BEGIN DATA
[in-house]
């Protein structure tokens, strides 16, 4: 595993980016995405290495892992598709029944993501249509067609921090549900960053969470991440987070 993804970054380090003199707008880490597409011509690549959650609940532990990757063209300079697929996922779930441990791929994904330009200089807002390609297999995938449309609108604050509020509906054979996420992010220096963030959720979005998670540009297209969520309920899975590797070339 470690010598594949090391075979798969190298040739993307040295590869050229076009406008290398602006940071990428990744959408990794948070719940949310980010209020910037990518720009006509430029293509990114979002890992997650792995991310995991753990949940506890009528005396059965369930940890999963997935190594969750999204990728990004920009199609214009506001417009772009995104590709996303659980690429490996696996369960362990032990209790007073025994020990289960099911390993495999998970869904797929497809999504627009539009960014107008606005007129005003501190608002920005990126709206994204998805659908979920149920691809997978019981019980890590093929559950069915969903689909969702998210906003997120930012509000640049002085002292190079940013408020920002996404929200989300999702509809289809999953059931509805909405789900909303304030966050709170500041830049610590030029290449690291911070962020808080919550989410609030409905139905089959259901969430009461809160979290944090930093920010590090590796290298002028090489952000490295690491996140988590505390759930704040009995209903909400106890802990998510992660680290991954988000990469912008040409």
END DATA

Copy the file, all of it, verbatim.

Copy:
[in-house]
């Protein structure tokens, strides 16, 4: 595993980016995405290495892992598709029944993501249509067609921090549900960053969470991440987070 993804970054380090003199707008880490597409011509690549959650609940532990990757063209300079697929996922779930441990791929994904330009200089807002390609297999995938449309609108604050509020509906054979996420992010220096963030959720979005998670540009297209969520309920899975590797070339 470690010598594949090391075979798969190298040739993307040295590869050229076009406008290398602006940071990428990744959408990794948070719940949310980010209020910037990518720009006509430029293509990114979002890992997650792995991310995991753990949940506890009528005396059965369930940890999963997935190594969750999204990728990004920009199609214009506001417009772009995104590709996303659980690429490996696996369960362990032990209790007073025994020990289960099911390993495999998970869904797929497809999504627009539009960014107008606005007129005003501190608002920005990126709206994204998805659908979920149920691809997978019981019980890590093929559950069915969903689909969702998210906003997120930012509000640049002085002292190079940013408020920002996404929200989300999702509809289809999953059931509805909405789900909303304030966050709170500041830049610590030029290449690291911070962020808080919550989410609030409905139905089959259901969430009461809160979290944090930093920010590090590796290298002028090489952000490295690491996140988590505390759930704040009995209903909400106890802990998510992660680290991954988000990469912008040409």